In April 1986, the Chernobyl Nuclear Power Plant in Ukraine suffered a catastrophic reactor meltdown.
The resulting explosion and fire released large quantities of radioactive particles into the atmosphere.
It is the worst nuclear power plant accident in history in terms of cost and death toll.
The disaster began in Reactor 4 during a systems test, shortly after 1am on Saturday, 26 April 1986.
An unexpected power surge occurred during an experiment to test a new emergency core cooling feature.
Workers attempted an emergency shutdown, but this failed, causing an exponentially larger power surge.
According to some estimations, the reactor jumped to around ten times the normal operational output.
The reactor vessel ruptured and burning lumps of material and sparks shot into the air above the reactor.
Fuel escaping into the reactor's exterior cooling structure caused the destruction of the reactor casing.
The 2,000-ton upper plate of the reactor assembly was torn off by the explosion, sending it up through the roof.
The combustible graphite moderator was exposed to air, causing it to ignite.
The resulting fire sent a plume of highly radioactive fallout into the atmosphere and over a huge geographical area.
Thirty one deaths are directly attributed to the accident, all among the reactor staff and emergency workers.
Over 350,400 people have been evacuated and resettled from the most severely contaminated areas.
The accident raised concerns about the safety of the Soviet nuclear power industry, and nuclear power in general.
The disaster forced the Soviet government to become less secretive.
The government coverup was a catalyst for reforms leading to the Soviet collapse.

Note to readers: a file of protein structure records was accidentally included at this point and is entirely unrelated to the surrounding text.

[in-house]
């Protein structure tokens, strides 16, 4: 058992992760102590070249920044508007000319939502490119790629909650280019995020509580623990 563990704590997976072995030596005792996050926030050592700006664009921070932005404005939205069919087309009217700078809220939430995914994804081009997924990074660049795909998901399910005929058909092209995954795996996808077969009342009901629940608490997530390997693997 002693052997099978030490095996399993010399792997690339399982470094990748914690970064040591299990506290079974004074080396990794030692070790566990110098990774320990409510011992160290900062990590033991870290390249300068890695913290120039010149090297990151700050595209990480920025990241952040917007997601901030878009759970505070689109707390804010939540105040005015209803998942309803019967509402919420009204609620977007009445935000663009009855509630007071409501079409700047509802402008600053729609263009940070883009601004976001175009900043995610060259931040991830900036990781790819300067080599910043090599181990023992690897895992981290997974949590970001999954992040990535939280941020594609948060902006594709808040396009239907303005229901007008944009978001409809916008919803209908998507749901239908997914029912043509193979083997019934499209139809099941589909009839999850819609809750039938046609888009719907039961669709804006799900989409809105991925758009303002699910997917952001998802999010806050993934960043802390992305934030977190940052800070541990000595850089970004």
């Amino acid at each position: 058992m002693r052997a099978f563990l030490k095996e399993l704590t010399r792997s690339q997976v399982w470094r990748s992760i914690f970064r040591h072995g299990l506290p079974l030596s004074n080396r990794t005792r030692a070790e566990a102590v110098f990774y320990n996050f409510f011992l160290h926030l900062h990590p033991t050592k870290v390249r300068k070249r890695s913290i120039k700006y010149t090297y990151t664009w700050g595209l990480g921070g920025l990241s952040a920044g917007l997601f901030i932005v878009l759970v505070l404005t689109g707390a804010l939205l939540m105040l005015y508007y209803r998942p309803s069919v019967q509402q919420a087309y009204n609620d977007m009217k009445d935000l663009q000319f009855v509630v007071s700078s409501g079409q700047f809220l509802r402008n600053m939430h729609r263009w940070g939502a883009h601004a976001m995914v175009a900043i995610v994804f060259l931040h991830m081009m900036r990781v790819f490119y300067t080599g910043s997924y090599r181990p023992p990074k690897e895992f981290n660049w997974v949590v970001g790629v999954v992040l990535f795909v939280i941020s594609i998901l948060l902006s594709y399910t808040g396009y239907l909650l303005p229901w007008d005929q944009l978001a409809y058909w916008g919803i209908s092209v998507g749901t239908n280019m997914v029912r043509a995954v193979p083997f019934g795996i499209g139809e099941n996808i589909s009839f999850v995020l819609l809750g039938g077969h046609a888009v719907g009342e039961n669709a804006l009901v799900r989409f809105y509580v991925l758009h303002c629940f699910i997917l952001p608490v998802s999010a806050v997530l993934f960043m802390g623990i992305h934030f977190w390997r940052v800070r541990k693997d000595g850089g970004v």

Russia, Ukraine, and Belarus have been burdened with the substantial decontamination and health care costs.
Estimates of the total number of deaths that will eventually result from the accident vary enormously.
The Chernobyl Forum predicts a death toll of 4,000 among those exposed to the highest levels of radiation.
In 1991, a report showed the reactors at Chernobyl didn’t comply with accepted standards of nuclear reactor safety.
An area originally extending 30km in all directions from the plant is officially called the "zone of alienation”.
It is largely uninhabited, except for about 300 residents who have refused to leave.
The Chernobyl reactor is now enclosed in a large concrete sarcophagus.
The sarcophagus was built quickly after the disaster, to allow the other reactors to remain operational.
Reactor 2 was shut down after a fire in 1992 and Reactor 1 was decommissioned in 1996.
Reactor 3 wasn’t turned off until 15 December 2000.
A new structure will be completed in 2016, the end of the 30-year lifespan of the original sarcophagus.
The structure is being built adjacent to the existing sarcophagus and will be slid into place on rails.
At 105m (344 ft) high and spanning 257 m (843 ft), it will cover both Reactor 4 and the hastily built 1986 structure.
Radiation levels are so high that builders only work 5 hours per day for one month before taking 15 days rest.
Ukrainian officials estimate the area will not be safe for human life again for another 20,000 years.
But if you can't wait that long, the sealed zone around Chernobyl was opened up to tourists in 2011.
Read more about the Chernobyl Disaster here.